Accordingly, if , the probability of executing is not less than that of executing . The reasons are as follows: the test cases that execute must also execute , and other tests that cannot execute may also execute . And in consequence, the probability of executing the mutated statements of mutants in is not less than that in . Although satisfying the reachability does not indicate killing a mutant, we have a basic intuition that the more times the mutated statement is executed, the higher probability of killing the corresponding mutant.

3.2. Nondominated Statement

The code in Figure 1 has 12 mutable statements, denoted as . And the dominance relations between these statements are obtained by manual analysis, as listed in Table 1.

Table 1: The dominance relations between the statements.

Since the execution probability of a dominated statement is not less than its dominating statement, based on the intuition in the previous section, it is intuitive that the mutants generated from a dominated statement can more probably be killed than that from its dominating statement.

In addition, a statement can be a dominating or a dominated one. We aim to find the statements that are not dominated by any statements, and such a statement is nondominated. The definition of nondominated statement can be given as follows.

Definition 2. (nondominated statement). Suppose is a statement in . If , such that , is a nondominated statement.
The set of all the nondominated statement is denoted as . There is an interesting phenomenon: for and , , and meanwhile . In this circumstance, we only reserve one of them, and the other will be removed. And as a common rule, we reserve and remove , if . As shown in Table 1, will be removed since .

3.3. Determining Nondominated Statements

The dominance relations between statements can be described in the dominance relation graph, and its definition is as follows.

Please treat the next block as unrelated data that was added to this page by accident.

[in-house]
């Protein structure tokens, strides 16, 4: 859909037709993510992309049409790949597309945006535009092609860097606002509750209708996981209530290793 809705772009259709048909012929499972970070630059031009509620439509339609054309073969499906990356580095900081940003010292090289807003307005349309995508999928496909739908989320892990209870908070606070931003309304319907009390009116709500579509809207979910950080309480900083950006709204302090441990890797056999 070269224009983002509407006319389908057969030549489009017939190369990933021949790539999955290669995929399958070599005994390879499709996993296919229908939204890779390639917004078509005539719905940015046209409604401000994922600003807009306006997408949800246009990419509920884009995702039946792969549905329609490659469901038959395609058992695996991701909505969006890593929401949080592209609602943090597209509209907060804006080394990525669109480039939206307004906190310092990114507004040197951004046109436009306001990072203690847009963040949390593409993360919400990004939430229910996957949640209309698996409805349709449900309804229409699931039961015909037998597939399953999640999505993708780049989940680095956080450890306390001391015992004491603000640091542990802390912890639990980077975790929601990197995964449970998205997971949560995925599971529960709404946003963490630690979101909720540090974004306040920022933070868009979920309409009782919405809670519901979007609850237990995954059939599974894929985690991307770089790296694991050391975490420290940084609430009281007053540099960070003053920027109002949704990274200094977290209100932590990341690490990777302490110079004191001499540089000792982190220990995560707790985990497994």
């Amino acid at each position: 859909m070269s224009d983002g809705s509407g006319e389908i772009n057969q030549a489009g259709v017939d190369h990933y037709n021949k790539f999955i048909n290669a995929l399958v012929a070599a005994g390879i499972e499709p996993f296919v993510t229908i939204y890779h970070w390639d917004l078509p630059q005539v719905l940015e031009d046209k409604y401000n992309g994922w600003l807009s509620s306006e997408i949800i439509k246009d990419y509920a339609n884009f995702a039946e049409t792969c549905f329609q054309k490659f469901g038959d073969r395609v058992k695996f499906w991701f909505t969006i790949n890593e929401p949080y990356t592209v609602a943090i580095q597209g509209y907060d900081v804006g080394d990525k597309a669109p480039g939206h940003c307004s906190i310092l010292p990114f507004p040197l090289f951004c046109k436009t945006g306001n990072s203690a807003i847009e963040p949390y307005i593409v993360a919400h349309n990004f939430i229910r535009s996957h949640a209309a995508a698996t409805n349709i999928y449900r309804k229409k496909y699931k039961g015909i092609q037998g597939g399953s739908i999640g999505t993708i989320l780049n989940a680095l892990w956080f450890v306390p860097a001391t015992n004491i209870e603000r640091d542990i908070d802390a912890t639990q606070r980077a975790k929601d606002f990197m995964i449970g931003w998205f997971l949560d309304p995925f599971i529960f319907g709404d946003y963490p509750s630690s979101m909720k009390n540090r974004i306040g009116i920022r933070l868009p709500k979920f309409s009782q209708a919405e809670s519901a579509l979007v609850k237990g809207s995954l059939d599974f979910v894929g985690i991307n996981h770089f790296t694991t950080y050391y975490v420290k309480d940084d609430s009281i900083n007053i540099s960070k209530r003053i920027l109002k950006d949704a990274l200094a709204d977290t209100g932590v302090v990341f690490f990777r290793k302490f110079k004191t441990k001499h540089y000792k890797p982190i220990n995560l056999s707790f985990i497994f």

Definition 3. (dominance relation graph). Dominance relation graph is a directional graph, denoted as , where is the vertex set of the statements in P and is the set of directional edges. For , there is an directional edge if and only if .
According to Definition 3, if and only if , and if and only if . In , the in-degree of vertex indicates the number of statements that dominate , and the out-degree of reflects the number of statements that are dominated by . A vertex with zero in-degree means that there is no to make hold. Therefore, the vertices with zero in-degree in the dominance relation graph correspond to the nondominated statements.
Figure 2 is the dominance relation graph of the program in Figure 1. From Definition 3 and Figure 2, the set of nondominated statement of the program in Figure 1 is . For a test set T, if T can execute all the statements in , T will execute all the statements in S. The corresponding mutant sets of , and are , and , respectively. For T, if , the execution times of the mutated statements in are not more than that of the mutated statements in . Accordingly, we only select the mutants generated from the statements corresponding to the vertices with zero in-degree.